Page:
Monthly Archives: November 2013

Berkshires Adventure Part III

While we were in the Berkshires, we also went to the Norman Rockwell museum.  Norman Rockwell was from Stockbridge, MA, and spent his later years there.  He’s most famous for illustrating the cover of the Saturday evening post for decades.  He also did Rosie the Riveter.  It’s funny how iconic many of his works are.  I really don’t know art, but I was familiar with canvas after canvas.  Walking through his illustrations was like walking through history.

After his death, a museum was created for his works, and his studio was moved there.  It is a really idyllic location.  The museum itself was a bit on the expensive side, but if you just want to see the grounds, there is no charge to wander around and see the studio.


The leaves were just at their peak – beautiful!


Rockwell’s studio.

They had a cool activity for the kids to do.  It was like a scavenger hunt – they had to look for particular paintings and then answer a question about them.  And of course, it was nice to once again be able to do some activities inside, and then run around outside to get our wiggles out.  Here are Aaron and Lydia playing among the apple trees on the museum grounds:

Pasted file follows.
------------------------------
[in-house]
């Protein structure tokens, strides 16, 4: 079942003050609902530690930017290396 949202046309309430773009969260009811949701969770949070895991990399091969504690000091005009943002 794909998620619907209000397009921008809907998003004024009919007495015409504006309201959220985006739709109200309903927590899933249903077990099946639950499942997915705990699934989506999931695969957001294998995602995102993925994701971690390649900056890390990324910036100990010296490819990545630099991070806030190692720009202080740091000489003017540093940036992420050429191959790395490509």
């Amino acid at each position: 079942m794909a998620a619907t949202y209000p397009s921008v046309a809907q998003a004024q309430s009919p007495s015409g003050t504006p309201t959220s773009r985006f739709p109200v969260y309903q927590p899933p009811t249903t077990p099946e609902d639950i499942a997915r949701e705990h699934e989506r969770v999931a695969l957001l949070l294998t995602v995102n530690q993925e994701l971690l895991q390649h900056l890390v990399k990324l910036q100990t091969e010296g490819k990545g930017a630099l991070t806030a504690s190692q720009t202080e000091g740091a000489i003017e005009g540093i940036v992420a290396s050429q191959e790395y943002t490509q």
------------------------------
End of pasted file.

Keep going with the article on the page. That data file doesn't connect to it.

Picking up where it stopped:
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Berkshires Adventure Part II

While on our mini-vacation in the Berkshires, we went to the Hancock Shaker Village, located in Pittsfield, MA.  It’s a living museum, meaning there are volunteers that are working in various areas doing what people would have done in the 19th century – blacksmithing, caning, cooking, farming.  It is absolutely gorgeous.  The land and the buildings are meticulously maintained.  There weren’t very many people there, so we were able to have long talks with the various volunteers who were all friendly and clearly loved what they were doing.



The Shakers were a religious sect that believed in strict division between the sexes.  When they gathered, the women all sat on one side of the room, with the men on the other, and they sat facing each other.  There was a women’s workhouse, where the women’s work was done (weaving and broom-making), and a men’s workhouse, where they made chairs and other furniture.  They did quite a business selling their goods – particularly their furniture.  Not surprisingly, they died out (I guess that’s what happens when you can’t touch each other – no new members are ever born!).

The Shakers were not afraid of new technology.  They embraced a lot of newfangled ideas.  When they had a catastrophic barn fire, they spent several years constructing a circular stone barn.  I asked one of the volunteers why the barn looked the way it did.  What was wrong with the traditional red wooden barn that you see everywhere (still!) in New England?  Here is their barn: